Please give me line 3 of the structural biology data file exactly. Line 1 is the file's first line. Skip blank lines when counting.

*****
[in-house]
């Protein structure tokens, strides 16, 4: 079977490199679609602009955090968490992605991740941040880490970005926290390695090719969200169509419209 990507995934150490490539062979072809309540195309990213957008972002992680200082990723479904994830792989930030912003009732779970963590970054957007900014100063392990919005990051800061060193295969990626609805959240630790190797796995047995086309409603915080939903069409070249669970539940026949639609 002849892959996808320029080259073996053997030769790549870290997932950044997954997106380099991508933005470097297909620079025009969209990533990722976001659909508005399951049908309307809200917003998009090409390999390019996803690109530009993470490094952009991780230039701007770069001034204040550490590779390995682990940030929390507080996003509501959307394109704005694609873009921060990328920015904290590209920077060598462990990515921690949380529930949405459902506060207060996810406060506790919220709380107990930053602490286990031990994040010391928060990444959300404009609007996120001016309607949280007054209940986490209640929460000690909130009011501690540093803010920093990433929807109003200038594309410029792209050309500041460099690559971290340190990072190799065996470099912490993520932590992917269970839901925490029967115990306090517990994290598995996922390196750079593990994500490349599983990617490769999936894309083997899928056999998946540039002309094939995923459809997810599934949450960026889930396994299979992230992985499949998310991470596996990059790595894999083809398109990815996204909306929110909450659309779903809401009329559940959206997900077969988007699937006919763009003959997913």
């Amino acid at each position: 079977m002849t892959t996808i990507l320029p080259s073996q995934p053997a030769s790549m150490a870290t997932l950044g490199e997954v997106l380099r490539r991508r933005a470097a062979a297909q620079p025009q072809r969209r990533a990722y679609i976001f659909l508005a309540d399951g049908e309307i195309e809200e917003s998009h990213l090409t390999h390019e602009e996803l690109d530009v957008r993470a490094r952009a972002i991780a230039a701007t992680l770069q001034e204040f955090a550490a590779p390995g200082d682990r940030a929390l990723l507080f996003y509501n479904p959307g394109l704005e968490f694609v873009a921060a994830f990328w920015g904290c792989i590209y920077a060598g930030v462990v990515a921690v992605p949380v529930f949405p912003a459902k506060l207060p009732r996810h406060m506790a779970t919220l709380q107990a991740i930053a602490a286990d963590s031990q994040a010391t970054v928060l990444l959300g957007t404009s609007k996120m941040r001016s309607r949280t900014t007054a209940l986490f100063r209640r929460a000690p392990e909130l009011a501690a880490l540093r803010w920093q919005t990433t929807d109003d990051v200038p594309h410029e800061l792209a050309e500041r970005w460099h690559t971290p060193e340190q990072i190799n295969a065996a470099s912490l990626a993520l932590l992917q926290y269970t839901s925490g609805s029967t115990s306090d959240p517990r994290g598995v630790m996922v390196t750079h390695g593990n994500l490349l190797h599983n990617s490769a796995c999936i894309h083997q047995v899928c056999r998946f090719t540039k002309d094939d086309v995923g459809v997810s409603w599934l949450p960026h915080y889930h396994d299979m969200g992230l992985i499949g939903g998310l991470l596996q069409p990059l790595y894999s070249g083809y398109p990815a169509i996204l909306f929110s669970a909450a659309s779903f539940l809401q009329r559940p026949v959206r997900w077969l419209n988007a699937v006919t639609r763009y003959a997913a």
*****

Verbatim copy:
């Amino acid at each position: 079977m002849t892959t996808i990507l320029p080259s073996q995934p053997a030769s790549m150490a870290t997932l950044g490199e997954v997106l380099r490539r991508r933005a470097a062979a297909q620079p025009q072809r969209r990533a990722y679609i976001f659909l508005a309540d399951g049908e309307i195309e809200e917003s998009h990213l090409t390999h390019e602009e996803l690109d530009v957008r993470a490094r952009a972002i991780a230039a701007t992680l770069q001034e204040f955090a550490a590779p390995g200082d682990r940030a929390l990723l507080f996003y509501n479904p959307g394109l704005e968490f694609v873009a921060a994830f990328w920015g904290c792989i590209y920077a060598g930030v462990v990515a921690v992605p949380v529930f949405p912003a459902k506060l207060p009732r996810h406060m506790a779970t919220l709380q107990a991740i930053a602490a286990d963590s031990q994040a010391t970054v928060l990444l959300g957007t404009s609007k996120m941040r001016s309607r949280t900014t007054a209940l986490f100063r209640r929460a000690p392990e909130l009011a501690a880490l540093r803010w920093q919005t990433t929807d109003d990051v200038p594309h410029e800061l792209a050309e500041r970005w460099h690559t971290p060193e340190q990072i190799n295969a065996a470099s912490l990626a993520l932590l992917q926290y269970t839901s925490g609805s029967t115990s306090d959240p517990r994290g598995v630790m996922v390196t750079h390695g593990n994500l490349l190797h599983n990617s490769a796995c999936i894309h083997q047995v899928c056999r998946f090719t540039k002309d094939d086309v995923g459809v997810s409603w599934l949450p960026h915080y889930h396994d299979m969200g992230l992985i499949g939903g998310l991470l596996q069409p990059l790595y894999s070249g083809y398109p990815a169509i996204l909306f929110s669970a909450a659309s779903f539940l809401q009329r559940p026949v959206r997900w077969l419209n988007a699937v006919t639609r763009y003959a997913a």